Dr. Jean Lau Chin

In Loving Memory of Dr. Jean Lau Chin

1944 - 2020


Dr. Jean Lau Chin, a Board Member for over 20 years and former and Board President of the Mental Health Association of Nassau County. Dr. Chin was a driving force in the agency. It saddens us to bring you the news that Dr. Chin has passed due to the COVID-19 virus.​

Dr. Chin was a highly successful Ph.D. with a long list of accomplishments including multiple professorships at Teachers College, Derner Institute for Advanced Psychology, and California School of Professional Psychology. She also was an accomplished Fulbright Scholar at the University of Sydney, Australia, and Adelphi University. Dr. Chin also worked at several mental health and medical centers as a staff psychologist and director. 

Dr. Chin strongly believed in cultural humility and saw strength in diversity, and it was at the heart of her work, especially as it pertained to psychology, leadership, minority, and women’s rights. More recently Dr. Chin gave a TEDx talk and was part of the College of Advisors as part of the organization Erase Racism.

While our community is deeply saddened by Dr. Chin’s passing, we celebrate the warm presence she brought to the MHANC family and invite you​ to celebrate her life with us. she will be sorely missed and forever favored.  


Nearly 1 in 5 adults, more than 18%, in the U.S. experience mental illness in a given year.

5-6% of American adults have a serious mental illness; about 2% have disorders that are long-term and disabling, contributing to very high rates of unemployment and poor living conditions.

More than 450 million people around the world live with mental illnesses.

20-25% of Americans have a diagnosable mental and/or substance use disorder in any given year: 6.8 million people with an addiction have a mental illness.

There were approximately 20.6 million people in the United States over the age of 12 with an addiction in 2011, excluding tobacco.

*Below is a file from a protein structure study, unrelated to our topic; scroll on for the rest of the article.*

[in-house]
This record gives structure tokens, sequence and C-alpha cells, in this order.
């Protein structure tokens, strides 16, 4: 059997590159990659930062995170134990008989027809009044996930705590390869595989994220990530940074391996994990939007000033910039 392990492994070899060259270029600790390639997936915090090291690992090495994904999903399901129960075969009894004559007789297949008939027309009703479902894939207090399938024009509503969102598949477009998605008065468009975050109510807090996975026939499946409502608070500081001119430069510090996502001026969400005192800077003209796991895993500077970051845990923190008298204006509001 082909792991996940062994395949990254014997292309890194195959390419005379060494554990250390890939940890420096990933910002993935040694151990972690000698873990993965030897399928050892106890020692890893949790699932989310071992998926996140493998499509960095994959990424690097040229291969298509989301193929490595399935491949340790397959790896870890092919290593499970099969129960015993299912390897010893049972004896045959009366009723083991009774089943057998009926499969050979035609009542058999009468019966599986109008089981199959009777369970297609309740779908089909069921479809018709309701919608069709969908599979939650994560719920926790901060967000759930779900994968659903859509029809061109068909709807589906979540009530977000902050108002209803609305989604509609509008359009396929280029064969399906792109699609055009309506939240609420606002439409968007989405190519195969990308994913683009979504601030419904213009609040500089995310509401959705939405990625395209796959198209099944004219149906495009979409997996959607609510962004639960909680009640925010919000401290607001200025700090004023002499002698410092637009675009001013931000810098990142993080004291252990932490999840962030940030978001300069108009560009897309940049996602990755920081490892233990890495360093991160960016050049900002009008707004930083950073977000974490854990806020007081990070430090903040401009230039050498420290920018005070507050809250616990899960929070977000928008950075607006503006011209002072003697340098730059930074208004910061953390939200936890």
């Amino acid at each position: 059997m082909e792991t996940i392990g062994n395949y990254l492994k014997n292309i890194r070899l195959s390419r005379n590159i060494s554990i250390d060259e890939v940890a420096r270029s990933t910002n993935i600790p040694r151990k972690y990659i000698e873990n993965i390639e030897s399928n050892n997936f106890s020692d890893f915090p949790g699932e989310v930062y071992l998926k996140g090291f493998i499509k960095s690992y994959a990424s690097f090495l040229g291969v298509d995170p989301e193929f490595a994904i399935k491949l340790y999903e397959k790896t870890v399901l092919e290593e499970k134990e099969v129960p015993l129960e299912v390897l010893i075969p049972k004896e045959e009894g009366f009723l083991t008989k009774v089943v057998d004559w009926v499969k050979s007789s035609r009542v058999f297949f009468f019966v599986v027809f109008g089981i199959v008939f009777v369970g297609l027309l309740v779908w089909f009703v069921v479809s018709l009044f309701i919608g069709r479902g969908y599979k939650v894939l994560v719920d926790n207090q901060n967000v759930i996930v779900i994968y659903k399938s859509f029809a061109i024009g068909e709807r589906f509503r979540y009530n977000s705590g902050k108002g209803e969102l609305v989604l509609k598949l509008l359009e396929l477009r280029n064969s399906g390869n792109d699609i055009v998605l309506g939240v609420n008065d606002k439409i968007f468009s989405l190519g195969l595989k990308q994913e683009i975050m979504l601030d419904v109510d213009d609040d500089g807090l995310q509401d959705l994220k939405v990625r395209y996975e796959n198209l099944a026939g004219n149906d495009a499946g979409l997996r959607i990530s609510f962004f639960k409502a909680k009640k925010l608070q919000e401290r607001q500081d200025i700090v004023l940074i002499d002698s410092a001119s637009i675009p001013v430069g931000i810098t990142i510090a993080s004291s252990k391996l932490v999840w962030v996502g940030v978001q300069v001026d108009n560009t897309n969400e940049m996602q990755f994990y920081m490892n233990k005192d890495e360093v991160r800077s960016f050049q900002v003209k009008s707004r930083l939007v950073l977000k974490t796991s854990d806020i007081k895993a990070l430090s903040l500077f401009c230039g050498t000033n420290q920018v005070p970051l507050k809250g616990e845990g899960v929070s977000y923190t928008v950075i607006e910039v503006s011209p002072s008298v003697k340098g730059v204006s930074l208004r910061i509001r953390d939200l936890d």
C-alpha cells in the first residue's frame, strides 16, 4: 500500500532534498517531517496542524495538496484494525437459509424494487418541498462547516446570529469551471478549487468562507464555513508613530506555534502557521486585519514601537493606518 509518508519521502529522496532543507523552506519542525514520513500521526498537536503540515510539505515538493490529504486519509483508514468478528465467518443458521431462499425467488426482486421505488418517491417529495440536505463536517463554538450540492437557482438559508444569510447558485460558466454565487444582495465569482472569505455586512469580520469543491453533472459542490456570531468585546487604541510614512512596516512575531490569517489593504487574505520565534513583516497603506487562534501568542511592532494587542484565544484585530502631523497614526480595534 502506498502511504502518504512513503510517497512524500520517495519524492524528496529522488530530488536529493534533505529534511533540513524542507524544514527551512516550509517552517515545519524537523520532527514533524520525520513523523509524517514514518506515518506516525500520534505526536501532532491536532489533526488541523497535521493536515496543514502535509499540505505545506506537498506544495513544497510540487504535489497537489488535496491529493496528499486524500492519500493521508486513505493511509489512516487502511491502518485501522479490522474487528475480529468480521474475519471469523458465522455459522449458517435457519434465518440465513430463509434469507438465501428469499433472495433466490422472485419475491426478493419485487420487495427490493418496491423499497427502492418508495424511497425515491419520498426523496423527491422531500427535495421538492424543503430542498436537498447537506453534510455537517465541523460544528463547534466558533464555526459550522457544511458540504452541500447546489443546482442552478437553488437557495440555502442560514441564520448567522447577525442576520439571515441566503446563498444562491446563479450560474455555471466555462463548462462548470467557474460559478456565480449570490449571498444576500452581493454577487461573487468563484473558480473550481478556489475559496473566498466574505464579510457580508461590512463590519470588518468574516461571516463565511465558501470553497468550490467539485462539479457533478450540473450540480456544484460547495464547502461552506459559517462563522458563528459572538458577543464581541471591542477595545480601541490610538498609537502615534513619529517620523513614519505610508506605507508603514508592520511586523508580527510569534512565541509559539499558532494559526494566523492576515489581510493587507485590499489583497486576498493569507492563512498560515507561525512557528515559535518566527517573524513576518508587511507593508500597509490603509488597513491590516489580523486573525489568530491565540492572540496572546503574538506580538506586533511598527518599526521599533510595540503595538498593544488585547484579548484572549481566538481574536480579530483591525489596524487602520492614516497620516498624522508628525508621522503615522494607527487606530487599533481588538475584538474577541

Over 3 million people in 2011 received treatment for their addiction.

The Long Island Coalition estimated that there are approximately 3,000 homeless people in Nassau County and 64 of them are living on the streets.

30-40% of homeless adults and 15-20% of people in jails and prisons in the United States have a serious mental illness. This is often accompanied by substance abuse problems in both these populations.

As many as 10% of children have a serious emotional disturbance, contributing to school failure and other serious problems.

Just over 20 percent of children, either currently or at some point during their life, have had a seriously debilitating mental disorder.

It is estimated that 1 in 68 children in the US have autism.

As the number of older adults doubles over the next two decades so will the number of older adults with mental disordersThis includes 5.5 million older adults who currently have Alzheimer’s disorder or other dementia. Without advances in prevention, this will rise to 11 million older adults with dementia by 2050.

11 to 20% of veterans of the Iraq and Afghanistan wars (Operation Iraqi Freedom and Operation Enduring Freedom) have been diagnosed with PTSD.

30% of soldiers develop mental problems within 3 to 4 months of being home.

Depression and post-traumatic stress disorder (aka PTSD, an anxiety disorder that follows experiencing a traumatic event) are the most common mental health problems faced by returning troops.